Iain Dale 7pm - 10pm
Pressure is being piled on Sadiq Khan to make the £110 million scrappage scheme more generous
1 June 2023, 11:30
"Not good enough". Whilst has Sadiq Khan relented to growing political pressure surrounding Ulez, the Liberal Democrats want the Mayor to go even further.
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This week saw 4 London Labour MPs, three in the Shadow Cabinet, pile pressure on the Mayor to make the £110 million scrappage scheme more generous.
And the Mayor has seemingly listened "I completely understand the concerns of people who may not have a compliant vehicle and are worried about how they’ll make the transition".
But, there will not be any new money being plunged into the project. Instead, the Mayor has drastically loosened the criteria for which people can receive funds - City Hall figures estimate that less than a quarter of the scrappage scheme has been claimed so far.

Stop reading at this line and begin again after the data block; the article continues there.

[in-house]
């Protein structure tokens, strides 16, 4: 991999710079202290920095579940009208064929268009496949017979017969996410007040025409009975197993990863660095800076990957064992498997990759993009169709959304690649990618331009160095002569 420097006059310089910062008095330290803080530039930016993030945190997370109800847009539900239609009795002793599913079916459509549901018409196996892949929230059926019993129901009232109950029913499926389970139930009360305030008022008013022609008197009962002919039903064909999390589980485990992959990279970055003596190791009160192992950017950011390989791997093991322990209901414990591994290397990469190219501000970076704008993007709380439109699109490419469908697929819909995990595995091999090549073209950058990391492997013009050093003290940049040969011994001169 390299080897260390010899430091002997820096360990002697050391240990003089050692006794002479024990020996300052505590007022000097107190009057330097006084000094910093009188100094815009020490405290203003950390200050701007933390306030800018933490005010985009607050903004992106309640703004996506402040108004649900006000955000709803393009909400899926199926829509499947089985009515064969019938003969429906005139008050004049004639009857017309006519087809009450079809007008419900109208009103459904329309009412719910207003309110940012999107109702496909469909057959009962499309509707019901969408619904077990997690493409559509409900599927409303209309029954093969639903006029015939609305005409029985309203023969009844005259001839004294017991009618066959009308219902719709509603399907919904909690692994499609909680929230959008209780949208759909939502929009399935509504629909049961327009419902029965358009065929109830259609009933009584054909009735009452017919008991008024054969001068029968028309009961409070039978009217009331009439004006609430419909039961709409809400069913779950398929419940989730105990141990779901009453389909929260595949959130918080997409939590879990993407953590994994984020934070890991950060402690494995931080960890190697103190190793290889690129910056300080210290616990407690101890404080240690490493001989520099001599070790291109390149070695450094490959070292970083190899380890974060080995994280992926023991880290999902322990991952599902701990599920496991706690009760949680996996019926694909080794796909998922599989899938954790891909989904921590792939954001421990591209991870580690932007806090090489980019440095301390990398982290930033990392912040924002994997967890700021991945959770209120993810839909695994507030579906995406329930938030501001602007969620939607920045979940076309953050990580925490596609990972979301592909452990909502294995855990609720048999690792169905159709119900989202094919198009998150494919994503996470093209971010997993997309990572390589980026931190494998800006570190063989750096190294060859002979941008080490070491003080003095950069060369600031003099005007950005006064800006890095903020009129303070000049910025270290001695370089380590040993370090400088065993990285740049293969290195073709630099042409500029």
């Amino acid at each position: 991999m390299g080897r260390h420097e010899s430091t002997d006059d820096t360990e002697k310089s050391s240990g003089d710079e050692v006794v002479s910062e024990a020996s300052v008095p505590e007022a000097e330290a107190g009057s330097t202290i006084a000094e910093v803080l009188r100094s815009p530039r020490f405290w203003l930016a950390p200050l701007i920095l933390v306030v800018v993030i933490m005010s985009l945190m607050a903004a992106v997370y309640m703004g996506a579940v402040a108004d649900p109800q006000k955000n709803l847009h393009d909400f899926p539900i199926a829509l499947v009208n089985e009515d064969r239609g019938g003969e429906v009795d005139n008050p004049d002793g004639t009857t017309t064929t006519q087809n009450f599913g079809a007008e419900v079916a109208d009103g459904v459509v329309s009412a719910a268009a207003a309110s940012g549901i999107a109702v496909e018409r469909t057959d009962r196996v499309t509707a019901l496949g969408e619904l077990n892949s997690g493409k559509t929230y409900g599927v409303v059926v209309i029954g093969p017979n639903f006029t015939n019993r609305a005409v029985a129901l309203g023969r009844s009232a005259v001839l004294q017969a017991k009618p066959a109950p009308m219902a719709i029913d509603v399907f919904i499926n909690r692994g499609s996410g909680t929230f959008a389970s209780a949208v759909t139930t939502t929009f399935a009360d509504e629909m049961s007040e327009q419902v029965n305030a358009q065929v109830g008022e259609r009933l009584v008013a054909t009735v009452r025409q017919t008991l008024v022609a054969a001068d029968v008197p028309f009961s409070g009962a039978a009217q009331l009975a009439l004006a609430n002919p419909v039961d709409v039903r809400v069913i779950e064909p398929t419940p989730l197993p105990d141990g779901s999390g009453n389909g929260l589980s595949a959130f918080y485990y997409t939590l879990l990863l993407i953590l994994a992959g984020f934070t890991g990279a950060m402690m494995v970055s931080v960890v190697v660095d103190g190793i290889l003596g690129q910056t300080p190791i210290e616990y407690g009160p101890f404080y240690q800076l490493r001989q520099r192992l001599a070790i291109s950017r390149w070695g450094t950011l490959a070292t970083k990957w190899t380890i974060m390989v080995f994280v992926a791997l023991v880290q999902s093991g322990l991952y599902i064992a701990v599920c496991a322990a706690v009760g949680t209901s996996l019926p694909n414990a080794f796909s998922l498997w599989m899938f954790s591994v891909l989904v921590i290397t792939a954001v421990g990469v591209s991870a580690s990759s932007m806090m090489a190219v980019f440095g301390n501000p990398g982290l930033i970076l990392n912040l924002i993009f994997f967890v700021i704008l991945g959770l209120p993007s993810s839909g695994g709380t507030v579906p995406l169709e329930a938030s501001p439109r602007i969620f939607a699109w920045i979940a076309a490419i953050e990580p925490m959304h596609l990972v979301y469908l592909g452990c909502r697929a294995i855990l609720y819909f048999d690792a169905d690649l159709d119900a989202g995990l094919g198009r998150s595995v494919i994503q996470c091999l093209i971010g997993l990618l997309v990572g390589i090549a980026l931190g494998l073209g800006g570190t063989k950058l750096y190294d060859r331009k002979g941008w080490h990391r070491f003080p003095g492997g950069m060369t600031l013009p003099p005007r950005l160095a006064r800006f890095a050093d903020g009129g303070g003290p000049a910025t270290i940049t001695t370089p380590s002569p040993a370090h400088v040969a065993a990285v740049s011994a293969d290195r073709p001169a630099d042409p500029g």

The news will be welcomed by families receiving child benefits - all of whom can now apply - as well as registered charities - who can now claim for up to 3 cars, as opposed to one.
However, the most significant lifeline handed by the Mayor of London is to small businesses. Previously, only micro-businesses, with 10 employees or fewer, could apply.
The scrappage scheme will now incorporate all small businesses with fewer than 50 employees.
But the scheme continues to face significant opposition, particularly from Conservatives wresting to capture City Hall from Khan; with the Labour politician seeking a third term in office.
Government Minister Paul Scully is one such voice. He told LBC that there was "no more money going into it", and that changing the eligibility was just a "sticking plaster". Mr Scully reiterated his call for the Mayor to "just scrap the scheme".
Ed Miliband recently called Sadiq Khan 'a true climate leader', but it's hard to imagine the Mayor of London is particularly contented about discussing Ulez at virtually every public event.
Khan will be hoping that from the 29th of August, once the expansion comes into effect, that will be Ulez done and dusted as a political talking point, particularly ahead of a looming Mayoral election.